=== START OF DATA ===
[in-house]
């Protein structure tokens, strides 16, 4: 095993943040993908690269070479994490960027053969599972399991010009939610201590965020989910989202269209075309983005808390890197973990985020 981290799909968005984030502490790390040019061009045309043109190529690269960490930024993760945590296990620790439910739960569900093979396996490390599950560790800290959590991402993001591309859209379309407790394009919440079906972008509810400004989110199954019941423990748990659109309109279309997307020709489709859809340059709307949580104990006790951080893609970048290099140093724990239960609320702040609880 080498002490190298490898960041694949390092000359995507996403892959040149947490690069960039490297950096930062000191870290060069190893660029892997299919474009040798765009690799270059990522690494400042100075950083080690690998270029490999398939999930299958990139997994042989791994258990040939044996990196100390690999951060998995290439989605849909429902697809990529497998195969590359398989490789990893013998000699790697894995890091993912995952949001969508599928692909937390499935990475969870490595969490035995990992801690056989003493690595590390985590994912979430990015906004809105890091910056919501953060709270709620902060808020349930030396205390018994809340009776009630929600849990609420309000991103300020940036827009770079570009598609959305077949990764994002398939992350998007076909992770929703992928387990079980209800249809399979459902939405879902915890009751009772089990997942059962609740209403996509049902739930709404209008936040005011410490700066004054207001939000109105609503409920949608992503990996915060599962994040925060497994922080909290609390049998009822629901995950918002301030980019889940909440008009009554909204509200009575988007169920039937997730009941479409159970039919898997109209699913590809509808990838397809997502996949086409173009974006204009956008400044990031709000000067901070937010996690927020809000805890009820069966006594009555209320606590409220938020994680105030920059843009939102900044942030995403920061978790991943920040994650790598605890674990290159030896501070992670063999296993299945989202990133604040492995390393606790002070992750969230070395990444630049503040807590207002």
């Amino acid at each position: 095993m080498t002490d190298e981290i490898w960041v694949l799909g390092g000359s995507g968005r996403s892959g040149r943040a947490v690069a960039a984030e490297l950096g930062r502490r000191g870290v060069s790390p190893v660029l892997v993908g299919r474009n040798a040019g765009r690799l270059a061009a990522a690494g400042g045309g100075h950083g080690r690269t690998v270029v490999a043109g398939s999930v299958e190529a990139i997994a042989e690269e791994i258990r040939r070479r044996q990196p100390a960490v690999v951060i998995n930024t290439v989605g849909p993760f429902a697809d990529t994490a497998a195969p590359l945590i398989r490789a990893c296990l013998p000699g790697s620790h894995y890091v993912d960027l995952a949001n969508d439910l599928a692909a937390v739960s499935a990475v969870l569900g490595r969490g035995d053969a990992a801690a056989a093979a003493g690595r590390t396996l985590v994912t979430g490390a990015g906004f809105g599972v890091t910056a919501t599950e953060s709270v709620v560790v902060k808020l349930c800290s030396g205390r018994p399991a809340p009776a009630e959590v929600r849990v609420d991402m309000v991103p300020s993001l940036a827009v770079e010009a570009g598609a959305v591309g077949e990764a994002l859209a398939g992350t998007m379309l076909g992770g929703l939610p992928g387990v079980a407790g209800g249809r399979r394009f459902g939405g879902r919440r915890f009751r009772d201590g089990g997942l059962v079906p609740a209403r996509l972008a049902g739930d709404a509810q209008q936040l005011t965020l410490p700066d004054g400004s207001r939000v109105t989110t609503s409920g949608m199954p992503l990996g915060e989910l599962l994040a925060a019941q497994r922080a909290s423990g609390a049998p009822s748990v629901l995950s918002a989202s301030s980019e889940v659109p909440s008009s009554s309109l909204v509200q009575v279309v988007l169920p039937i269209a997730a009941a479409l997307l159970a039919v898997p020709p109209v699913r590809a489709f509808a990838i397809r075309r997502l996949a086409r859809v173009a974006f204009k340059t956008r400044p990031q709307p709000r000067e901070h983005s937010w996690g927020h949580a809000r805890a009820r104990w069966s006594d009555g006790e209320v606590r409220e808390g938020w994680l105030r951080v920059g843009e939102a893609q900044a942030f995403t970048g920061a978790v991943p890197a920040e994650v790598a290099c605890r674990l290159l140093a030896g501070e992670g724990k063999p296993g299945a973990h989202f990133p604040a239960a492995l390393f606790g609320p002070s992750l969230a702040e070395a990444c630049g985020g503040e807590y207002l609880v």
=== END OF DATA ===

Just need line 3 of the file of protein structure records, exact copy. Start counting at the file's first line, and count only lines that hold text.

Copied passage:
């Amino acid at each position: 095993m080498t002490d190298e981290i490898w960041v694949l799909g390092g000359s995507g968005r996403s892959g040149r943040a947490v690069a960039a984030e490297l950096g930062r502490r000191g870290v060069s790390p190893v660029l892997v993908g299919r474009n040798a040019g765009r690799l270059a061009a990522a690494g400042g045309g100075h950083g080690r690269t690998v270029v490999a043109g398939s999930v299958e190529a990139i997994a042989e690269e791994i258990r040939r070479r044996q990196p100390a960490v690999v951060i998995n930024t290439v989605g849909p993760f429902a697809d990529t994490a497998a195969p590359l945590i398989r490789a990893c296990l013998p000699g790697s620790h894995y890091v993912d960027l995952a949001n969508d439910l599928a692909a937390v739960s499935a990475v969870l569900g490595r969490g035995d053969a990992a801690a056989a093979a003493g690595r590390t396996l985590v994912t979430g490390a990015g906004f809105g599972v890091t910056a919501t599950e953060s709270v709620v560790v902060k808020l349930c800290s030396g205390r018994p399991a809340p009776a009630e959590v929600r849990v609420d991402m309000v991103p300020s993001l940036a827009v770079e010009a570009g598609a959305v591309g077949e990764a994002l859209a398939g992350t998007m379309l076909g992770g929703l939610p992928g387990v079980a407790g209800g249809r399979r394009f459902g939405g879902r919440r915890f009751r009772d201590g089990g997942l059962v079906p609740a209403r996509l972008a049902g739930d709404a509810q209008q936040l005011t965020l410490p700066d004054g400004s207001r939000v109105t989110t609503s409920g949608m199954p992503l990996g915060e989910l599962l994040a925060a019941q497994r922080a909290s423990g609390a049998p009822s748990v629901l995950s918002a989202s301030s980019e889940v659109p909440s008009s009554s309109l909204v509200q009575v279309v988007l169920p039937i269209a997730a009941a479409l997307l159970a039919v898997p020709p109209v699913r590809a489709f509808a990838i397809r075309r997502l996949a086409r859809v173009a974006f204009k340059t956008r400044p990031q709307p709000r000067e901070h983005s937010w996690g927020h949580a809000r805890a009820r104990w069966s006594d009555g006790e209320v606590r409220e808390g938020w994680l105030r951080v920059g843009e939102a893609q900044a942030f995403t970048g920061a978790v991943p890197a920040e994650v790598a290099c605890r674990l290159l140093a030896g501070e992670g724990k063999p296993g299945a973990h989202f990133p604040a239960a492995l390393f606790g609320p002070s992750l969230a702040e070395a990444c630049g985020g503040e807590y207002l609880v």